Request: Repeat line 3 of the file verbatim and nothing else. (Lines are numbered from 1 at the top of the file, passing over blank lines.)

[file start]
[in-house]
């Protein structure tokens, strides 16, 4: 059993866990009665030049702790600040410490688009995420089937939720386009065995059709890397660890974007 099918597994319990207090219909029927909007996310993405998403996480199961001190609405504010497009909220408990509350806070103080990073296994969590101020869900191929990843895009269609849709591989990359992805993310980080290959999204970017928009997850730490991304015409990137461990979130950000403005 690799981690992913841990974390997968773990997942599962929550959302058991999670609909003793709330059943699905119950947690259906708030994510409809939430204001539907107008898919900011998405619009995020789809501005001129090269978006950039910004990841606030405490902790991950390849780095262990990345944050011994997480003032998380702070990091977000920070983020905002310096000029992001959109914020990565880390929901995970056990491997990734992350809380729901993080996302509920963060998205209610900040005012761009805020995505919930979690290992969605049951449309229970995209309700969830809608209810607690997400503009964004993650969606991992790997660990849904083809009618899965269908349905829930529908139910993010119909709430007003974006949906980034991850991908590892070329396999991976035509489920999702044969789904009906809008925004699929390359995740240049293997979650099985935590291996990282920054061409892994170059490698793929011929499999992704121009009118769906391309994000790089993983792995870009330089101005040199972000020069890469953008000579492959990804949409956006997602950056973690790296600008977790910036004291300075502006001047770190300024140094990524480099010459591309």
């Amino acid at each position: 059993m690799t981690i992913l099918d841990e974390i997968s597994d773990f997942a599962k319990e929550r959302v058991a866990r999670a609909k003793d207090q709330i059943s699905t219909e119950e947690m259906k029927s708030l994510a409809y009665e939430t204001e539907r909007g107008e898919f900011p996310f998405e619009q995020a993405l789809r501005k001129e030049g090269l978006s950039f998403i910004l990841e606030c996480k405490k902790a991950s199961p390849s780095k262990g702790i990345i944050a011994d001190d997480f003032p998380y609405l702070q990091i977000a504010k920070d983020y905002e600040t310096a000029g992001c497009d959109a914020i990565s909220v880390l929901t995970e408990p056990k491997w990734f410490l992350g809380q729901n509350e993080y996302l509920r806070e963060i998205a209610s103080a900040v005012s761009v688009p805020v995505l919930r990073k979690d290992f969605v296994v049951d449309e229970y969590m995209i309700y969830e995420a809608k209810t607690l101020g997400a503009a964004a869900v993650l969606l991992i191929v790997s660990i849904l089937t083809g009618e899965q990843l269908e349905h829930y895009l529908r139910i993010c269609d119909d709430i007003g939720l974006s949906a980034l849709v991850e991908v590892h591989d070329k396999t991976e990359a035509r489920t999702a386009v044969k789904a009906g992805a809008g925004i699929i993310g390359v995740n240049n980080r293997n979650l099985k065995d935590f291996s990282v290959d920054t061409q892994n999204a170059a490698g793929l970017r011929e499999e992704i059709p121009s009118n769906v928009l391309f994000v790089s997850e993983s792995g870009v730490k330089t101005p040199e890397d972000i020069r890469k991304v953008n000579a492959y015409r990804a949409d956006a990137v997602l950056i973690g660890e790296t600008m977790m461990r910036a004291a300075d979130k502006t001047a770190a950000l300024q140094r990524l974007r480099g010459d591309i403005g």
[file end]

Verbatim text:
């Amino acid at each position: 059993m690799t981690i992913l099918d841990e974390i997968s597994d773990f997942a599962k319990e929550r959302v058991a866990r999670a609909k003793d207090q709330i059943s699905t219909e119950e947690m259906k029927s708030l994510a409809y009665e939430t204001e539907r909007g107008e898919f900011p996310f998405e619009q995020a993405l789809r501005k001129e030049g090269l978006s950039f998403i910004l990841e606030c996480k405490k902790a991950s199961p390849s780095k262990g702790i990345i944050a011994d001190d997480f003032p998380y609405l702070q990091i977000a504010k920070d983020y905002e600040t310096a000029g992001c497009d959109a914020i990565s909220v880390l929901t995970e408990p056990k491997w990734f410490l992350g809380q729901n509350e993080y996302l509920r806070e963060i998205a209610s103080a900040v005012s761009v688009p805020v995505l919930r990073k979690d290992f969605v296994v049951d449309e229970y969590m995209i309700y969830e995420a809608k209810t607690l101020g997400a503009a964004a869900v993650l969606l991992i191929v790997s660990i849904l089937t083809g009618e899965q990843l269908e349905h829930y895009l529908r139910i993010c269609d119909d709430i007003g939720l974006s949906a980034l849709v991850e991908v590892h591989d070329k396999t991976e990359a035509r489920t999702a386009v044969k789904a009906g992805a809008g925004i699929i993310g390359v995740n240049n980080r293997n979650l099985k065995d935590f291996s990282v290959d920054t061409q892994n999204a170059a490698g793929l970017r011929e499999e992704i059709p121009s009118n769906v928009l391309f994000v790089s997850e993983s792995g870009v730490k330089t101005p040199e890397d972000i020069r890469k991304v953008n000579a492959y015409r990804a949409d956006a990137v997602l950056i973690g660890e790296t600008m977790m461990r910036a004291a300075d979130k502006t001047a770190a950000l300024q140094r990524l974007r480099g010459d591309i403005g």